National Basketball Association (NBA) player Jeremy Lin has recalled some of the racism he experienced on the court and the detrimental impact it had on his mental health.
The 32-year-old discussed some of the abuse he had received whilst on the court during Mental Health Coalition's Instagram Live series.
"One thing that I did last year was I started getting a sports psychologist, which is basically a therapist," he told mental health activist Dr. Jenny Wang and his brother, Josh Lin. ""I didn't realize it, but because of the way I grew up and because of the experiences I had, I ended up just thinking, 'This is just the way it is. This is just the way the world is,'
"It wasn't until I got some mental help that I started to see like, 'Oh no, there are so many traumas that I have gone through.' And when you go through trauma, it means there are wounds there and things that need to be addressed."
Lin revealed that some of the worst racism he experienced was whilst he was on the court and repetitively called anti-Asian slurs.
"I self-combusted and I went crazy," he remembered. "I had a knee-jerk reaction and I didn't handle it well, and I ended up hurting myself and my team."
The revelations from Lin come in the wake of the the three shootings at Atlanta-area spas on March 16, which has sparked an uprising across society to consider more carefully the racism that still exists towards the Asian community.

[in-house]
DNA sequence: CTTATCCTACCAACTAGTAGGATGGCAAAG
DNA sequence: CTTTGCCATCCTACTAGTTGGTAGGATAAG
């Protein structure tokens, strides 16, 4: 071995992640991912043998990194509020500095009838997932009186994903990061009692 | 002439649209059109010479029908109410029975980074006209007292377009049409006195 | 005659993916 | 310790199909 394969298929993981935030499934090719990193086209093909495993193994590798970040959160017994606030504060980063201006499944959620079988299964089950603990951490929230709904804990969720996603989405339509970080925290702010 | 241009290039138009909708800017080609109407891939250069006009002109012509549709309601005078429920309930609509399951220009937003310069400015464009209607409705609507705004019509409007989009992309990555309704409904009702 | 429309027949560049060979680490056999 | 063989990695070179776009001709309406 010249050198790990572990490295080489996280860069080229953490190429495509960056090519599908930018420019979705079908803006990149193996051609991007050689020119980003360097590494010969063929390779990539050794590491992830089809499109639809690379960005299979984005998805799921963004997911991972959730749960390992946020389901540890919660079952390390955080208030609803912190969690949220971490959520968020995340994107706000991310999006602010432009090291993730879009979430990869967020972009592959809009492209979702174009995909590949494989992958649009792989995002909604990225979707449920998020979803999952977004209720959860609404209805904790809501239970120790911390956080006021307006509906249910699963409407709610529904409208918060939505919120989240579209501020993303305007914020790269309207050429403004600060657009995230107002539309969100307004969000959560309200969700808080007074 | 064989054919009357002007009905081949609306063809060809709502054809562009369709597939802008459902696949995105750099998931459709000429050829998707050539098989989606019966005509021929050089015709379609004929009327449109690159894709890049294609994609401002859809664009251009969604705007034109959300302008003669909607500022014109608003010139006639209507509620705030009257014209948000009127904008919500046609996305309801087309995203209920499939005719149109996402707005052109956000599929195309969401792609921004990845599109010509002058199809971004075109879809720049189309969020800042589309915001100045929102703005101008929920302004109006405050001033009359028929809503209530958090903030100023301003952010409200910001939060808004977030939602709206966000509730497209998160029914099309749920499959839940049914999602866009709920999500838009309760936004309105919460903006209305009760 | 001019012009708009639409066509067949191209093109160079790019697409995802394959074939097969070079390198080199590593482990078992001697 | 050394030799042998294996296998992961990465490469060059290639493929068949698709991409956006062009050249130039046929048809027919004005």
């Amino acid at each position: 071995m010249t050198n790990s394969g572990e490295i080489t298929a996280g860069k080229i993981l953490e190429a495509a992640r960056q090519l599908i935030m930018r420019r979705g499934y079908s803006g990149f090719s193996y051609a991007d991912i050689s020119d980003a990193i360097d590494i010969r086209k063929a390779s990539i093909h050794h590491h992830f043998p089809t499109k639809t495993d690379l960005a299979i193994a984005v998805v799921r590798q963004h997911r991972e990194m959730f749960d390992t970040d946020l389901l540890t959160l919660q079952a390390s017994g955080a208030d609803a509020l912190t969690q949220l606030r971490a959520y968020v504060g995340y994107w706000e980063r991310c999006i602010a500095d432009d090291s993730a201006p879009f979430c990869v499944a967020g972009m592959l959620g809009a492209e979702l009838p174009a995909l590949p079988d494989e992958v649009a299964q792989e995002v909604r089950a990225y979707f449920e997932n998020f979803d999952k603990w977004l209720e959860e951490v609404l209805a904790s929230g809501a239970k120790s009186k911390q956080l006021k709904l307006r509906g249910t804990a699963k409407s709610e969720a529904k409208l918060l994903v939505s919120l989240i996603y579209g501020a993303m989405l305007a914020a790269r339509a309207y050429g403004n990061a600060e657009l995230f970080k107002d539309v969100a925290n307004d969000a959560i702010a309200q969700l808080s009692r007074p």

In a powerful message posted to Facebook, Lin said: "Something is changing in this generation of Asian Americans. We are tired of being told that we don't experience racism, we are tired of being told to keep our heads down and not make trouble.
"We are tired of Asian American kids growing up and being asked where they're REALLY from, of having our eyes mocked, of being objectified as exotic or being told we're inherently unattractive," he continued. "We are tired of the stereotypes in Hollywood affecting our psyche and limiting who we think we can be. We are tired of being invisible, of being mistaken for our colleague or told our struggles aren't as real.
"So here we are again, sharing how we feel. Is anyone listening?"
Author: Jake Wilkin